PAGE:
Magazine article Arms Control Today

IAEA Condemns North Korea's Actions

Magazine article Arms Control Today

IAEA Condemns North Korea's Actions

Article excerpt

Member states of the International Atomic Energy Agency (IAEA) passed several resolutions at the organization's yearly meeting, including one that condemns North Korea's nuclear activities, but did not vote on a controversial resolution singling out Israel's nuclear program.

The IAEA's 60th General Conference was held Sept. 26-30 in Vienna.

The agency's resolution on North Korea was adopted unanimously Sept. 30. It reaffirmed that North Korea cannot have the status of a nuclear-weapon state under the nuclear Nonproliferation Treaty (NPT) and called on Pyongyang to implement comprehensive safeguards and resolve all outstanding issues that have emerged since agency inspectors were last granted access to North Korea's nuclear facilities in 2009.

North Korea joined the IAEA in 1974, but withdrew in 1994. The agency has not been able to conduct safeguards activities since then, although inspectors had limited periodic access through 2009.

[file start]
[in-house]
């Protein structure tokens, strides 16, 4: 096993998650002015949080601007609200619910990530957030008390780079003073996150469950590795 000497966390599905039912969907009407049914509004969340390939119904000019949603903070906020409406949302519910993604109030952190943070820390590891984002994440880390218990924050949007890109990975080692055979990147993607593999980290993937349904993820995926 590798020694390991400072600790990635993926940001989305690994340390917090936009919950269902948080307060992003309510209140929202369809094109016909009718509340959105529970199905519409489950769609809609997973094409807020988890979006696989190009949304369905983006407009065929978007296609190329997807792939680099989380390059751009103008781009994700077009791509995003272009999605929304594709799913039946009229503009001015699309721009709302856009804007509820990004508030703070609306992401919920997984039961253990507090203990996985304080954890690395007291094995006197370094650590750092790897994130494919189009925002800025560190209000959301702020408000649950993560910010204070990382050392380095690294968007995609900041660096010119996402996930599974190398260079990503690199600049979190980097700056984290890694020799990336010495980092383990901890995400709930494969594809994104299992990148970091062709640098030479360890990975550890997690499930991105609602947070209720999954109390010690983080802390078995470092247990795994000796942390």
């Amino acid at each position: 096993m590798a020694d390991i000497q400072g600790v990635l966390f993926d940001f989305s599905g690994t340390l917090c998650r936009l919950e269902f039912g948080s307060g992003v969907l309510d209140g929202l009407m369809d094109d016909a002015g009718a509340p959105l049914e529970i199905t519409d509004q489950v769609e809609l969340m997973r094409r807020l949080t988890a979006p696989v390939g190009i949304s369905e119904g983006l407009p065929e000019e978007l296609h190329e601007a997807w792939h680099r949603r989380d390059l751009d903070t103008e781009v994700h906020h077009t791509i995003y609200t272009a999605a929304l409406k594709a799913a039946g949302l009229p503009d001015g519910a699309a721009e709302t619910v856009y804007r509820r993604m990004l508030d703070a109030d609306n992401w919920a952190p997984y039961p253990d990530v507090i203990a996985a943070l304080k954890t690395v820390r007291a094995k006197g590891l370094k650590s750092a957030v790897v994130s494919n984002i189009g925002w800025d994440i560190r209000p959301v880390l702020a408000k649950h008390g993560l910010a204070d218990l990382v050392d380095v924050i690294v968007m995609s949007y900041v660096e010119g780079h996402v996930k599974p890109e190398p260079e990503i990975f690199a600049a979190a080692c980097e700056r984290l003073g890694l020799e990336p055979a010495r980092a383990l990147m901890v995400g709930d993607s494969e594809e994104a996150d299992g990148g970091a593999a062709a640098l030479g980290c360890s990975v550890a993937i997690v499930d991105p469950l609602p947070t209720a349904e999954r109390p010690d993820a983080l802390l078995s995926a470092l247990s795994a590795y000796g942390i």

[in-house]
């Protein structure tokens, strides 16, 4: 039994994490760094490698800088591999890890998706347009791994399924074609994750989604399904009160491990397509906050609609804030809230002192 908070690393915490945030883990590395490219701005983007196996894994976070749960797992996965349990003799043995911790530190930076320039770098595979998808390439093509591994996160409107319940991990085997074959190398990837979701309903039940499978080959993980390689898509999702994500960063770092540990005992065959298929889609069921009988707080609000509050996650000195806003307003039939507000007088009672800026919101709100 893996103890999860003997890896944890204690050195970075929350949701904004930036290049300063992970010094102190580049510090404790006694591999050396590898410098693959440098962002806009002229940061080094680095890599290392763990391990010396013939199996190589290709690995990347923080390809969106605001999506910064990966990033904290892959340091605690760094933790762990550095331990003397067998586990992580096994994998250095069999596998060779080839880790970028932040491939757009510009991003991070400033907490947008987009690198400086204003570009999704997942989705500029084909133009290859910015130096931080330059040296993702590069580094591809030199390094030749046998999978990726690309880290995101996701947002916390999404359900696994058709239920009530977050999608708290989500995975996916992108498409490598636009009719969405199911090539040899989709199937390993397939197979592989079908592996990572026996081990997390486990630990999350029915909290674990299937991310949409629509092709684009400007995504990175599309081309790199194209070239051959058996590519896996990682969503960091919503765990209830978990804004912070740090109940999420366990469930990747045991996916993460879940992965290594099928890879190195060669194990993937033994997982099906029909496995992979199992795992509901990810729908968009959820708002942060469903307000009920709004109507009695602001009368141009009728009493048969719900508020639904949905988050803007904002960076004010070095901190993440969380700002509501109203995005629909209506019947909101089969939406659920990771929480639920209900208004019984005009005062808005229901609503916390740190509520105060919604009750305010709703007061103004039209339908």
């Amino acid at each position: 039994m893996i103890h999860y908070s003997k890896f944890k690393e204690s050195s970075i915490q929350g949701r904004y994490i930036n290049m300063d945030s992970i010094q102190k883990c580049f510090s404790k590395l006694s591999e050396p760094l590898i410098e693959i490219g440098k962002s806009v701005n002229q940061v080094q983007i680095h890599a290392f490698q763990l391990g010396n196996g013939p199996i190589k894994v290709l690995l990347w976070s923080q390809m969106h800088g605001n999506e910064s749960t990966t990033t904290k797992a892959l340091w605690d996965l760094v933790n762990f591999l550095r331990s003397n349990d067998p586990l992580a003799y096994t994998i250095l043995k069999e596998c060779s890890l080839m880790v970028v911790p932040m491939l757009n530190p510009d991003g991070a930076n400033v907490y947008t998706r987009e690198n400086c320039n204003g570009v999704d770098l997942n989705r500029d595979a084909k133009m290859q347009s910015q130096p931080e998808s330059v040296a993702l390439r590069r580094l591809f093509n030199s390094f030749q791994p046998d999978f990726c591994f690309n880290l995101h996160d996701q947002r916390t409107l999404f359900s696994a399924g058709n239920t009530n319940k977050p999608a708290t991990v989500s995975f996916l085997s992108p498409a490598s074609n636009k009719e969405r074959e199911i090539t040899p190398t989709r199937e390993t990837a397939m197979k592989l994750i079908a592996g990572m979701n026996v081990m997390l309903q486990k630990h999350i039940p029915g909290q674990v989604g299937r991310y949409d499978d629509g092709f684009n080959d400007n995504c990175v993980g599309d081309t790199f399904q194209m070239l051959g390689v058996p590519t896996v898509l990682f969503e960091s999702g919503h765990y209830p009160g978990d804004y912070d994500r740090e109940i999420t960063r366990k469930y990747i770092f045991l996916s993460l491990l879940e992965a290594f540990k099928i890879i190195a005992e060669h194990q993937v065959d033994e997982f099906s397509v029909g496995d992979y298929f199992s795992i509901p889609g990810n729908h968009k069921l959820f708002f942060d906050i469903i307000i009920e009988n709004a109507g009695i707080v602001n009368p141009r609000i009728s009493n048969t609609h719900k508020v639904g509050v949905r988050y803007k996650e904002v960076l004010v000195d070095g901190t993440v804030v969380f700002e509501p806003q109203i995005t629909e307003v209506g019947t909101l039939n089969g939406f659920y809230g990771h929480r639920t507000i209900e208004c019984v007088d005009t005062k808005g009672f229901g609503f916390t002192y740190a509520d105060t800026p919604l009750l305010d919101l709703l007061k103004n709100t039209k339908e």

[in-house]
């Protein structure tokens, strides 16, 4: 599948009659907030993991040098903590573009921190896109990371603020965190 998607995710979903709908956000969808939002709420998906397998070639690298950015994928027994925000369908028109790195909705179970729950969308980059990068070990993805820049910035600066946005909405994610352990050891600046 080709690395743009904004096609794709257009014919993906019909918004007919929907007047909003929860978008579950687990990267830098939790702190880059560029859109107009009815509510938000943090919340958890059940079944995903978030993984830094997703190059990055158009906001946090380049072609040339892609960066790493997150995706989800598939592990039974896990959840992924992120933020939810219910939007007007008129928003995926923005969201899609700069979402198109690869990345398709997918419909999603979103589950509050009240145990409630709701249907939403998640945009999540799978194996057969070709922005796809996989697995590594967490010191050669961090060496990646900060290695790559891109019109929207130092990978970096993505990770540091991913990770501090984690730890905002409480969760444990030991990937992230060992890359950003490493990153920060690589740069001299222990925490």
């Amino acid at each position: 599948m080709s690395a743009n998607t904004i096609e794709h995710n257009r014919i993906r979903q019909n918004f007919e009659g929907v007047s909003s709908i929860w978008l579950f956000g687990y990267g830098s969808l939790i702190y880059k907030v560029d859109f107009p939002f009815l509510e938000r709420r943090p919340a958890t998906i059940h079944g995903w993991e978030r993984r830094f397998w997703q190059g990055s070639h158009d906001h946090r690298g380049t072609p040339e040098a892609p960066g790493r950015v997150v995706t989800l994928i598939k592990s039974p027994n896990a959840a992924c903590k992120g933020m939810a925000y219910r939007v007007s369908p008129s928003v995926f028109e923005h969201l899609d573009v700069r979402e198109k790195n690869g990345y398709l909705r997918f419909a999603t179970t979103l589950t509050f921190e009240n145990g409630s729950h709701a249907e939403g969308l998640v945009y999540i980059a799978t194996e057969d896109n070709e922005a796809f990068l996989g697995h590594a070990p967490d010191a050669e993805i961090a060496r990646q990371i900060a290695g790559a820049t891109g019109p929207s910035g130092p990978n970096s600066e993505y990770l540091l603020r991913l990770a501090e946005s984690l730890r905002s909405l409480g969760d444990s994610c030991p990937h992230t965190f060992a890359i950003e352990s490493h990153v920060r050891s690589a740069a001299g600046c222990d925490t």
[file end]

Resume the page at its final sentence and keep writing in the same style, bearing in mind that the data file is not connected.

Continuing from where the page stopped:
Laura Holgate, U.S. representative to the IAEA, said in a statement on Sept. 30 that the resolution is "strong, resolute, and unequivocal" and underscores that North Korea could "not harbor any illusions that its illicit pursuit of nuclear weapons will achieve legitimacy in the eyes of the international community."

Holgate said that enhanced pressure on North Korea will remain essential to compel Pyongyang to "correct its course."

In June, the Arab member states of the IAEA made a request to put Israel's nuclear capabilities on the agenda, but unlike past years did not introduce a resolution on the subject during the conference.

Zeev Snir, head of the Israel Atomic Energy Commission, said in his opening statement at the meeting that Israel welcomed the decision to refrain from putting forward a draft resolution but regretted the Arab Group's decision to include the topic on the agenda for discussions, saying it leads to "politicized, irrelevant discussions. …

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